How a Buyer Can Prepare for Multiple Offers

This is an interesting real estate market and even though we're not where we were just ten years ago, inventory is low and because interest rates are also low, it becomes a bidding war for many multiple offer situations. It can also be a very frustrating time for buyers. We've had buyers that have lost deal after deal due to multiple offer situations, but with the right preparation, planning, and of course, a great agent that can negotiate on your behalf, you don't have to lose out on every detail.How can a buyer prepare for multiple offers

Before knowing how to handle multiple offer situation you need to be prepared for it. Here are some things to consider:

The listing agent nor the seller has to disclose the other offers. The listing agent can only tell you the other offers if the seller authorizes it. You can ask, but unless there's an escalation clause, the seller doesn't have to tell you there have been other offers.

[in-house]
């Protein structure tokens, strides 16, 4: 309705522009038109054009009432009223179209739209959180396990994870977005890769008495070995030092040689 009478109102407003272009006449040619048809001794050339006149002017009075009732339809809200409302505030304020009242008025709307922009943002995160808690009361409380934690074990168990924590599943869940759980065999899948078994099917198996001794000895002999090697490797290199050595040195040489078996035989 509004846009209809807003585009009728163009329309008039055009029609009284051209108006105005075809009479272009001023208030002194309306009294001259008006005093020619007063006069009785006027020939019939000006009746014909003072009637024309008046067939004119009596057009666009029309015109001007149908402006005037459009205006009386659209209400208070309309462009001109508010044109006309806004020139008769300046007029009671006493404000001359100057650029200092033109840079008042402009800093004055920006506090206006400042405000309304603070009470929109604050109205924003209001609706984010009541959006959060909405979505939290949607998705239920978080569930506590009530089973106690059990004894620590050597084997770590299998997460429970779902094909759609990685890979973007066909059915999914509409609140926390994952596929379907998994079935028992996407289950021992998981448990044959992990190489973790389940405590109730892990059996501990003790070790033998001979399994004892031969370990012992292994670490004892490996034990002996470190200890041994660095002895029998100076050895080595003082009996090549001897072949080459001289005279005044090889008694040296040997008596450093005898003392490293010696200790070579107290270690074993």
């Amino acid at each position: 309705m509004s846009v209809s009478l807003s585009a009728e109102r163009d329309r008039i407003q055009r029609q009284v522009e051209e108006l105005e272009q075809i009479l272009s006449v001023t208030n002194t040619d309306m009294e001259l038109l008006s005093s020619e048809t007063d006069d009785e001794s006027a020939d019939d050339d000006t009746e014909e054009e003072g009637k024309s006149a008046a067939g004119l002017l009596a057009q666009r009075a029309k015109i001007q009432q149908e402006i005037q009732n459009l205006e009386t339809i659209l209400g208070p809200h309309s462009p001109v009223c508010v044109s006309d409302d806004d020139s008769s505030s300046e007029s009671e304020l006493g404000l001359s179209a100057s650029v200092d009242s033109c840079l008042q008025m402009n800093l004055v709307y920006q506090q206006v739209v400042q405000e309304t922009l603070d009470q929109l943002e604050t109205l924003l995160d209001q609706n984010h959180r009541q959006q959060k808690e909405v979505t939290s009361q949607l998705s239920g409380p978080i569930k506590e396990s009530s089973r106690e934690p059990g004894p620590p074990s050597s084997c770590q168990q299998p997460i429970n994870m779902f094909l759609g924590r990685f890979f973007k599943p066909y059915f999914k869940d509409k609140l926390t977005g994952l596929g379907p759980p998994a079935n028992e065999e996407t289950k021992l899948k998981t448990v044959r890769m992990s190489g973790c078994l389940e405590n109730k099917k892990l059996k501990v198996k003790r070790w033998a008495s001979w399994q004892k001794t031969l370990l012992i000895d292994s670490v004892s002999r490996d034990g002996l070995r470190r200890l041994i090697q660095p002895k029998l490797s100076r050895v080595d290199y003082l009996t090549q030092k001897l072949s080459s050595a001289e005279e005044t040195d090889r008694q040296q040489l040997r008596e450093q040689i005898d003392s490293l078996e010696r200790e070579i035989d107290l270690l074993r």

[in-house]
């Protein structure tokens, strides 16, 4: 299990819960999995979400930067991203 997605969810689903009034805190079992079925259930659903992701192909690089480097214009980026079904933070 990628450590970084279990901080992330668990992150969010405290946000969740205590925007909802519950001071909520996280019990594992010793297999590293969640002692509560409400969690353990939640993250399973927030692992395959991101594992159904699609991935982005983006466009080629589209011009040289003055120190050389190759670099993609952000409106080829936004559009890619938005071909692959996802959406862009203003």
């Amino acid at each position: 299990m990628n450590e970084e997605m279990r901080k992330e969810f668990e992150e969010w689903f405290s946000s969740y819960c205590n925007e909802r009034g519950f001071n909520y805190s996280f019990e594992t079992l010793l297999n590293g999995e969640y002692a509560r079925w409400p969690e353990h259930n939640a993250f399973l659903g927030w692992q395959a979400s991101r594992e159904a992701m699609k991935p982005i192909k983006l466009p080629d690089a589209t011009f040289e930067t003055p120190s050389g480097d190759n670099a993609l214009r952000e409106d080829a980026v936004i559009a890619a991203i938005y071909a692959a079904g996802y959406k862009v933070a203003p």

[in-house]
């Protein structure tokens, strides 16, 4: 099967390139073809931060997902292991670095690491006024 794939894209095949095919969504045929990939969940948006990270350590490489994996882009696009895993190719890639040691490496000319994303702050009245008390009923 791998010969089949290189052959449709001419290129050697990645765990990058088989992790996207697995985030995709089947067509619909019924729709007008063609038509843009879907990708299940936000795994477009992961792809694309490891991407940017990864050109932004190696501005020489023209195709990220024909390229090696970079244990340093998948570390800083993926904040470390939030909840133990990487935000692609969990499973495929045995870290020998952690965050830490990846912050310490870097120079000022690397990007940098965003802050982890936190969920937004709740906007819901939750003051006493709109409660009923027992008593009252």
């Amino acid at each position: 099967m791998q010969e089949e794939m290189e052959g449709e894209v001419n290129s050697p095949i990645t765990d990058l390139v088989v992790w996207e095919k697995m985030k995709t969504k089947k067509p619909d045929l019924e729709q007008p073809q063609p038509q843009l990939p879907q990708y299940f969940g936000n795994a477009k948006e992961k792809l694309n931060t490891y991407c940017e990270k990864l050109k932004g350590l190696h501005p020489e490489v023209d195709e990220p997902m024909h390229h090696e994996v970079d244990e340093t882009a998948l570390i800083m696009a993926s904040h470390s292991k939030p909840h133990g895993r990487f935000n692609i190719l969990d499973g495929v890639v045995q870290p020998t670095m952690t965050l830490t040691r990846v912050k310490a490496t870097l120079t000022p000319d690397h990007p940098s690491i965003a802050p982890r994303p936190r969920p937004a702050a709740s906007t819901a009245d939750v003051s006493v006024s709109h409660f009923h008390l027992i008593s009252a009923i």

Sellers don't have to negotiate with the first offer given. In hot seller's markets sellers will often pick a date to review all offers. This creates some urgency for buyers and sellers can review all offers at once, rather than having them trickle in and hope for a better offer down the road.

Sellers don't always accept a full-priced offer. Just because the offer is full price or even all-cash, doesn't mean the seller will accept it. Other perks  may be more enticing, including no contingencies, fast closing, or certain details in the offer. A great buyer's agent will find out these incentives and make sure they are in the offer.

Don't assume verbal agreements. Verbal agreements are nonbinding when it comes to a real estate transaction. Only agreements in writing and signed off on or agreed upon by both buyer and seller can hold up in court. Even though it's faster to make verbal agreements, it's important for buyers to understand that must be in writing and signed otherwise it is not enforceable.

Sellers can tell other buyers what competing buyers are offering. There's no legal reason why the seller cannot inform the previous buyer. The seller may want to do is to entice the buyer to bring a better offer.

Multiple offers can be a tricky situation but it's important to understand what the buyer and the seller can and cannot do. In order to get the house you want it's important to have an agent that is familiar with multiple offer situations, is proficient in an escalation clause in order to up the price over the highest bid, and negotiate for what the seller really wants.

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